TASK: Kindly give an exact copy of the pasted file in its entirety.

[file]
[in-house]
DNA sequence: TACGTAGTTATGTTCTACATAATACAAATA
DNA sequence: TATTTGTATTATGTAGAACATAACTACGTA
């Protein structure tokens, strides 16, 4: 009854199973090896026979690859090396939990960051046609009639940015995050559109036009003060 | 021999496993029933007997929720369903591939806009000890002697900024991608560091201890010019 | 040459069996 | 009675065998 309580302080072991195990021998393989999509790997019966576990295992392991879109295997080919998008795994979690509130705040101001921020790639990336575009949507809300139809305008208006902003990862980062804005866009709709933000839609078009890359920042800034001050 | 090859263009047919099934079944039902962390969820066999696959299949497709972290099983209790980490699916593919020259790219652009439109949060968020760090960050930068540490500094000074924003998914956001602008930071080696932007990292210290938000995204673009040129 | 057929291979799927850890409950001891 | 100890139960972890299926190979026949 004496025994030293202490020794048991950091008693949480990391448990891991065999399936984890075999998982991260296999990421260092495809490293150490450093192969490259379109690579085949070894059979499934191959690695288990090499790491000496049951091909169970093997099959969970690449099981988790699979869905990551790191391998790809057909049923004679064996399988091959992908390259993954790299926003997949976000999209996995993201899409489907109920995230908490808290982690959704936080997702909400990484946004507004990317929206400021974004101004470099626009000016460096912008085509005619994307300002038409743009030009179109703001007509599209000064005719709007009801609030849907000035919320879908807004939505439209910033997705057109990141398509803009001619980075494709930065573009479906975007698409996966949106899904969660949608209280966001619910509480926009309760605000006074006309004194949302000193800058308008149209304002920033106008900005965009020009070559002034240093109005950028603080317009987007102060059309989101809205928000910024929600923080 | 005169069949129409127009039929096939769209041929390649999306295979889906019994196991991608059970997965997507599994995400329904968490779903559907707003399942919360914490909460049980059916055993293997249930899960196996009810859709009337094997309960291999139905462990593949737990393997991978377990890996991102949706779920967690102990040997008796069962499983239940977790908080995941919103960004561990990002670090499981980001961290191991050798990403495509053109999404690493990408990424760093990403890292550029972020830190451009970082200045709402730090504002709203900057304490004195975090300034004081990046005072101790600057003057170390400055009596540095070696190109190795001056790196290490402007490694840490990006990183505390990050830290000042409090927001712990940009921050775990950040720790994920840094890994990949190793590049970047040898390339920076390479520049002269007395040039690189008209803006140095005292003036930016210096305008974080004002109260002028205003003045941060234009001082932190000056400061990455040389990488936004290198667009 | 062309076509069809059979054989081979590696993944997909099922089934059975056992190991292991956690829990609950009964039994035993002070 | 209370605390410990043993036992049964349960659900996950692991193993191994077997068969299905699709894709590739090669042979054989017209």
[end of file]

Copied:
[in-house]
DNA sequence: TACGTAGTTATGTTCTACATAATACAAATA
DNA sequence: TATTTGTATTATGTAGAACATAACTACGTA
């Protein structure tokens, strides 16, 4: 009854199973090896026979690859090396939990960051046609009639940015995050559109036009003060 | 021999496993029933007997929720369903591939806009000890002697900024991608560091201890010019 | 040459069996 | 009675065998 309580302080072991195990021998393989999509790997019966576990295992392991879109295997080919998008795994979690509130705040101001921020790639990336575009949507809300139809305008208006902003990862980062804005866009709709933000839609078009890359920042800034001050 | 090859263009047919099934079944039902962390969820066999696959299949497709972290099983209790980490699916593919020259790219652009439109949060968020760090960050930068540490500094000074924003998914956001602008930071080696932007990292210290938000995204673009040129 | 057929291979799927850890409950001891 | 100890139960972890299926190979026949 004496025994030293202490020794048991950091008693949480990391448990891991065999399936984890075999998982991260296999990421260092495809490293150490450093192969490259379109690579085949070894059979499934191959690695288990090499790491000496049951091909169970093997099959969970690449099981988790699979869905990551790191391998790809057909049923004679064996399988091959992908390259993954790299926003997949976000999209996995993201899409489907109920995230908490808290982690959704936080997702909400990484946004507004990317929206400021974004101004470099626009000016460096912008085509005619994307300002038409743009030009179109703001007509599209000064005719709007009801609030849907000035919320879908807004939505439209910033997705057109990141398509803009001619980075494709930065573009479906975007698409996966949106899904969660949608209280966001619910509480926009309760605000006074006309004194949302000193800058308008149209304002920033106008900005965009020009070559002034240093109005950028603080317009987007102060059309989101809205928000910024929600923080 | 005169069949129409127009039929096939769209041929390649999306295979889906019994196991991608059970997965997507599994995400329904968490779903559907707003399942919360914490909460049980059916055993293997249930899960196996009810859709009337094997309960291999139905462990593949737990393997991978377990890996991102949706779920967690102990040997008796069962499983239940977790908080995941919103960004561990990002670090499981980001961290191991050798990403495509053109999404690493990408990424760093990403890292550029972020830190451009970082200045709402730090504002709203900057304490004195975090300034004081990046005072101790600057003057170390400055009596540095070696190109190795001056790196290490402007490694840490990006990183505390990050830290000042409090927001712990940009921050775990950040720790994920840094890994990949190793590049970047040898390339920076390479520049002269007395040039690189008209803006140095005292003036930016210096305008974080004002109260002028205003003045941060234009001082932190000056400061990455040389990488936004290198667009 | 062309076509069809059979054989081979590696993944997909099922089934059975056992190991292991956690829990609950009964039994035993002070 | 209370605390410990043993036992049964349960659900996950692991193993191994077997068969299905699709894709590739090669042979054989017209």